Halloween’s Scottish connections

Halloween's Celtic origins mark the beginning of the Celtic New Year. Picture: Ian Rutherford

Halloween's Celtic origins mark the beginning of the Celtic New Year. Picture: Ian Rutherford

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It may be celebrated worldwide, but did you know that many Halloween traditions originated in Scotland?

Children and adults alike are looking forward to another night of fancy-dress at the end of the month, with many continuing customs that originated in Scotland in Medieval times.

But for those living in medieval Scotland, the Eve of all Hallows posed the very real threat of witches and ghouls walking the streets at night. The Gaelic festival of Samhain, celebrated throughout Scotland and originating in Celtic lands across Northern Europe, ushered in the start of the winter season and marked the end of the harvest months.

Traditionally held from sunset on 31 October, Samhain was believed to be a time where the boundaries between the real world and the other world of witches, fairies and ghouls were at their weakest. As undead souls were believed to roam freely on the 31st, Scots would leave an empty chair and food on the table to pacify any potential nocturnal visitors.

Scots bard Robert Burns wrote a poem about Halloween, which explains the customs and ghouls of his time and is perfect for creating an eerie atmosphere when read aloud.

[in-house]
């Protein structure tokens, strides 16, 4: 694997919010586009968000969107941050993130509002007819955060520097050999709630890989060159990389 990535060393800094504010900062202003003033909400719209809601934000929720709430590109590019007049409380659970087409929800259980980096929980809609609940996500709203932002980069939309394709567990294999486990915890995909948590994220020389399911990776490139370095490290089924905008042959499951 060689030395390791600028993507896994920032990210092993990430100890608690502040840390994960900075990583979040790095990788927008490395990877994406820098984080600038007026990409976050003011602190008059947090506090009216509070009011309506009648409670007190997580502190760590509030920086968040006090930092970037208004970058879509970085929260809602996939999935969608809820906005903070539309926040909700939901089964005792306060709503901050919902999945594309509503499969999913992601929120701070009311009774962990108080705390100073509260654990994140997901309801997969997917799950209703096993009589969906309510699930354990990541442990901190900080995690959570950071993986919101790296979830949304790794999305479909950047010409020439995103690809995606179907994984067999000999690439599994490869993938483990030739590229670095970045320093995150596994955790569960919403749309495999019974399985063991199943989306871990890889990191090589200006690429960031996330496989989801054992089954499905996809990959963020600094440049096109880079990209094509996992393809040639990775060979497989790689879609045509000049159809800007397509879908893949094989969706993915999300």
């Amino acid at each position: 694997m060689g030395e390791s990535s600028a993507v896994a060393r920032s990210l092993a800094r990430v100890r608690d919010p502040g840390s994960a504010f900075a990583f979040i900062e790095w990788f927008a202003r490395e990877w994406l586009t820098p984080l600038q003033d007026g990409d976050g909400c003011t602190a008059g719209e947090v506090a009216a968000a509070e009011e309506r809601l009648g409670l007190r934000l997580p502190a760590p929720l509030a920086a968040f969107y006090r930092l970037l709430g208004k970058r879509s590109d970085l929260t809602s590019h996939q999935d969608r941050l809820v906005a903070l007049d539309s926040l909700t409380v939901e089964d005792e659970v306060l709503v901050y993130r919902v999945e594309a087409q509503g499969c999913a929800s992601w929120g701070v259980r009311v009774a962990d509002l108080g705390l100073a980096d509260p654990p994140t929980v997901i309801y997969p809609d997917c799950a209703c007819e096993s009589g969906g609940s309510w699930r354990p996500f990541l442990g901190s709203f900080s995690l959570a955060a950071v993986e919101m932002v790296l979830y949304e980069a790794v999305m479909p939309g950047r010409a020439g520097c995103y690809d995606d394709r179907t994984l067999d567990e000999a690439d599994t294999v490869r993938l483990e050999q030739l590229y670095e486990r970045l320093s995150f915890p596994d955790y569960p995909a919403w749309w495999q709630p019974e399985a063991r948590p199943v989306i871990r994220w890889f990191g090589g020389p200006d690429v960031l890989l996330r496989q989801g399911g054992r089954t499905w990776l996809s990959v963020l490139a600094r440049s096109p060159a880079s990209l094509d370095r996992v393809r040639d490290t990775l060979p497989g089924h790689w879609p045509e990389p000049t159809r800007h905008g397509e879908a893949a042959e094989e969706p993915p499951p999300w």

The witching hour just before midnight was a time of silence and worry in case any hungry spirits did decide to stop by.

The Pagan festival of Halloween has a long history in Scotland

The Pagan festival of Halloween has a long history in Scotland

Much of the Pagan past still exists in Scotland’s modern Halloween customs. Bonfires and lanterns are still lit today, though the bonfires aren’t designed to scare away the undead and Scottish custom of making lanterns out of neeps isn’t as popular as it once was.

In addition, the nation’s invention of “tattie bogles” - a form of potato scarecrow - have now been largely replaced by pumpkins, while the carved candlelit decorations are not so far removed from the original idea of mounting skulls on poles to intimidate evil spirts.

The Scottish custom of “Dookin’ fur apples” references the fruit that the Druids held to be sacred. Children who take part have their hands tied behind their backs and have to retrieve apples from a basin full of water using their mouths. We still play it to this day, with the quirky custom of trying to eat a suspended donut from a string a modernised and sweeter interpretation of dookin’.

While children go trick-or-treating dressed as their favourite characters and cultural icons, they are continuing a tradition that originated in Scotland’s Pagan past. During Samhain, children across Scotland in the 18th and 19th centuries would go “guising” in old clothes or even disguised as evil spirits in an attempt to remain incognito should any evil ghouls happen upon them.

These children would be offered treats such as nuts or apples after singing a song or reading a poem at their neighbour’s door. It was thought that this would help them repel any troublesome spirits. Nowadays, however, kids are much more likely to be given chocolate and sweets than fruit.

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